Admission #1:  We flunked high school calculus.

[So maybe the teacher had an issue with our mouthing off.]

These days, though, it doesn’t pay to get snarky with math or its proponents.  Because in every hour of our work life, numbers come into play.

Colleagues in our sister industries have similar concerns, especially about media measurement.  That stalwart of our parents’ TV black boxes, Nielsen, recently publicized a solution – its new C7 rating would accommodate a week’s worth of views, the total time spent on different platforms (from Netflix to cable to YouTube), and the average audience size.  In partnership with Facebook, it also aims to deliver age and gender demographics for online video viewers.

Digging in deep, the questions still proliferate:

  • Will this account for the folks who (admission #2:  like us) save TiVO- and Roku-recorded content to replay AFTER a week?  Or those who binge-watch specific series and programs way after their debuts?
  • Will this drill down into audience profiles so we know the true value of what’s being sold and bought?
  • Finally (and probably most significant, in our eyes):  Will this C7 analyze attention – how intently people engage with content?

Hey, advertisers aren’t the only ones who yearn to get those kinds of scores.  Those of us practicing change inside companies haven’t yet figured out employee engagement with content – let alone with the corporation.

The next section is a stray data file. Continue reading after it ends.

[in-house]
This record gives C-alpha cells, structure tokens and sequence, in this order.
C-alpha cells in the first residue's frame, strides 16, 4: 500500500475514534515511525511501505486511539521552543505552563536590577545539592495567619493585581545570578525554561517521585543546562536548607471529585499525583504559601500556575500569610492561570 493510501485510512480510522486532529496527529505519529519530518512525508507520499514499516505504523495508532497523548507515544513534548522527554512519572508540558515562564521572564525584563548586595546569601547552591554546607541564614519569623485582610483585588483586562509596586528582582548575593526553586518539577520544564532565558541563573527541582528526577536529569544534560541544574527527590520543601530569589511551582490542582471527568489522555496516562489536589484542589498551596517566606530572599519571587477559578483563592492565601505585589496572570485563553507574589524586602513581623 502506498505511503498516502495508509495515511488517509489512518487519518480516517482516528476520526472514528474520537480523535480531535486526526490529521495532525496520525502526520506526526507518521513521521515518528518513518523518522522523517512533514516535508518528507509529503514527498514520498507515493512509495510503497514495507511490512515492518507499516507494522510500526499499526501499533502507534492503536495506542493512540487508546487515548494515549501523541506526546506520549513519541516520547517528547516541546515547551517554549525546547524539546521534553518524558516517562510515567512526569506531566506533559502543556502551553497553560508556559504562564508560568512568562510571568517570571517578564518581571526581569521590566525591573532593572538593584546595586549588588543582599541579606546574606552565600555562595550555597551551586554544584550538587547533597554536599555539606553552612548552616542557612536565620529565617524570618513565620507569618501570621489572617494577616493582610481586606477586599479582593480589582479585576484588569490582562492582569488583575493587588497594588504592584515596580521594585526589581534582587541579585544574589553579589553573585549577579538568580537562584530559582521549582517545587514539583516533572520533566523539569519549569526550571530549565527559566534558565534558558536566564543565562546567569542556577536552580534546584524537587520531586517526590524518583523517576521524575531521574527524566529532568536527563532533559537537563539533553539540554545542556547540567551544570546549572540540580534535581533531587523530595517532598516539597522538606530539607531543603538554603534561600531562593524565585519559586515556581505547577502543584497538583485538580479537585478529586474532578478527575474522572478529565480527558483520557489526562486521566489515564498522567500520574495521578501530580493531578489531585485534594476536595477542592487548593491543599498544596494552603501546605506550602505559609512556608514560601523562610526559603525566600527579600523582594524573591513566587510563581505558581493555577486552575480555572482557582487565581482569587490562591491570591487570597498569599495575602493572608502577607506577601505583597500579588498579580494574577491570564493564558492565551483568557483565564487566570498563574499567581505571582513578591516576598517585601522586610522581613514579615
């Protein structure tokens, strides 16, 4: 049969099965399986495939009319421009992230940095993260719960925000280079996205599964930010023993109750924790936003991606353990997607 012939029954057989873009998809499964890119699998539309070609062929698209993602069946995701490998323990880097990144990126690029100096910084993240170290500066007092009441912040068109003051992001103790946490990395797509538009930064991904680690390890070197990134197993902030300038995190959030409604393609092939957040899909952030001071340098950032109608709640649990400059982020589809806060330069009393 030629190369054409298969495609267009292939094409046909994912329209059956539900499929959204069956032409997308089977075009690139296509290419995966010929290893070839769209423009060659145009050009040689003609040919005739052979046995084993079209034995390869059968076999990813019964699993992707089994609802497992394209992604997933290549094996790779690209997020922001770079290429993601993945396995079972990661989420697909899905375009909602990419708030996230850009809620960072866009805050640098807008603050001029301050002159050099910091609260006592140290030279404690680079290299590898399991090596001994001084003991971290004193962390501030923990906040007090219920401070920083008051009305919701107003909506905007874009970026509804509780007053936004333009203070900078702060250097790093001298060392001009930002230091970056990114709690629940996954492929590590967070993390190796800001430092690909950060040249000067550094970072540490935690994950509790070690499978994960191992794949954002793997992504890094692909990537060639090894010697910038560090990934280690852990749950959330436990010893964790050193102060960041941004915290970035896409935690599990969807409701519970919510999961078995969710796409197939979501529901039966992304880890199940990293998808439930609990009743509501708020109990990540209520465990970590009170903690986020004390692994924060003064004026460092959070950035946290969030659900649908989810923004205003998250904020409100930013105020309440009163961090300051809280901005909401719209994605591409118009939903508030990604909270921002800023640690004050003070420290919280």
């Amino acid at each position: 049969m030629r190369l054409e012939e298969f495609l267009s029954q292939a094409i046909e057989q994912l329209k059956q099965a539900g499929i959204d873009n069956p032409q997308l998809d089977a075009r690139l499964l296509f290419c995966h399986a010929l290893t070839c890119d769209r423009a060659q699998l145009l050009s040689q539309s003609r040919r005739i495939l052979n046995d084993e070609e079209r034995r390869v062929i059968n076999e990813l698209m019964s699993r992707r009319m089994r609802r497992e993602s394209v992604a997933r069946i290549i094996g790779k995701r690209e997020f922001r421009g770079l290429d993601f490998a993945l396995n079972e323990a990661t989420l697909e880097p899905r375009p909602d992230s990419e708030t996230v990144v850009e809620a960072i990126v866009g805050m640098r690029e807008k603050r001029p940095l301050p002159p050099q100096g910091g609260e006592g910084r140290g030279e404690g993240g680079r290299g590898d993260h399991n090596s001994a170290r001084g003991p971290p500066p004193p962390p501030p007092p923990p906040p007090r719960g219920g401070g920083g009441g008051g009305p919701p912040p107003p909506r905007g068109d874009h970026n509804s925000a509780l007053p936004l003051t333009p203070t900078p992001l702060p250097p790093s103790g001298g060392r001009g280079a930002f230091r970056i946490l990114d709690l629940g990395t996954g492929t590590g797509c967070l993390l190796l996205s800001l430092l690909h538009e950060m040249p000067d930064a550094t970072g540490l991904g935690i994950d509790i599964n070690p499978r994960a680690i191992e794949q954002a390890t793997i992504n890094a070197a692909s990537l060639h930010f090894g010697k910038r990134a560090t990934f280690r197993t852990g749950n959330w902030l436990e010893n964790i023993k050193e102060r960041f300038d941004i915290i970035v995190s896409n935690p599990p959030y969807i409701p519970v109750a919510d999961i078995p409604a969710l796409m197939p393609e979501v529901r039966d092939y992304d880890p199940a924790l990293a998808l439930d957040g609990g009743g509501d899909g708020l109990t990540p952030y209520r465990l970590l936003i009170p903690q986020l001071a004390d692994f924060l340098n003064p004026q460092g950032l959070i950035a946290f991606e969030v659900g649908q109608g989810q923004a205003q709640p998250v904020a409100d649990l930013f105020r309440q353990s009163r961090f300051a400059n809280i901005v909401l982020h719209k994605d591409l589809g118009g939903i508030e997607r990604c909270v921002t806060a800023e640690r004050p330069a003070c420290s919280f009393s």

Or have we?


Now that the BIG elections are over, can we tell you how much we loathe-despise-detest pollsters?

We’ve learned how to zero out (to avoid the robo-dialers).  Found excuse after excuse to disqualify ourselves from responding to a live questioner. [Try “I gave at the office.”  It’ll flummox them every time.]  Squirmed and gave weird comments to the “other” answer in online surveys.

Yet, somehow, THEY know:  There’s a fellow feeling deep down of compliance, of understanding that it takes 10,000 calls to create a village of 1,000.  Besides, we do the same thing … inside.

So why the avoidance, the need to be, quite simply, contrary? 

It might be because we’re over-surveyed.  Have lost faith in the power and performance of polls.  Witnessed the conflict among numbers in national reports.  Or prefer, honestly, to engage in conversations with those around us, testing what we need to among the groups who know and work with us.  A focus group of friends, if you will.

Is it statistically significant?  Nope.

Can we ferret out real intentions in these dialogues?  Maybe yes.  Maybe no.

When we do want to get a snapshot in the moment of what people know, what they believe, and the actions they follow, this is our preferred route.  It’s like copytesting, probing opinions and communicating both ways.  Asking strangers, even inside corporations, about certain matters is like asking for a leap of faith; many – even if you’ve been referred by the senior-most executives – will either decline politely or go through the answers somewhat mechanically.  Sure, the humongous engagement surveys do get responses.  Sure, they’re anonymous, without attribution.  Yet, there’s no opportunity to exchange ideas and thoughts; that “other” bucket receives the venting from many … but it doesn’t answer back.

So when you ask us to sample our opinions, think again, please, about the “how.”  We’re counting on it.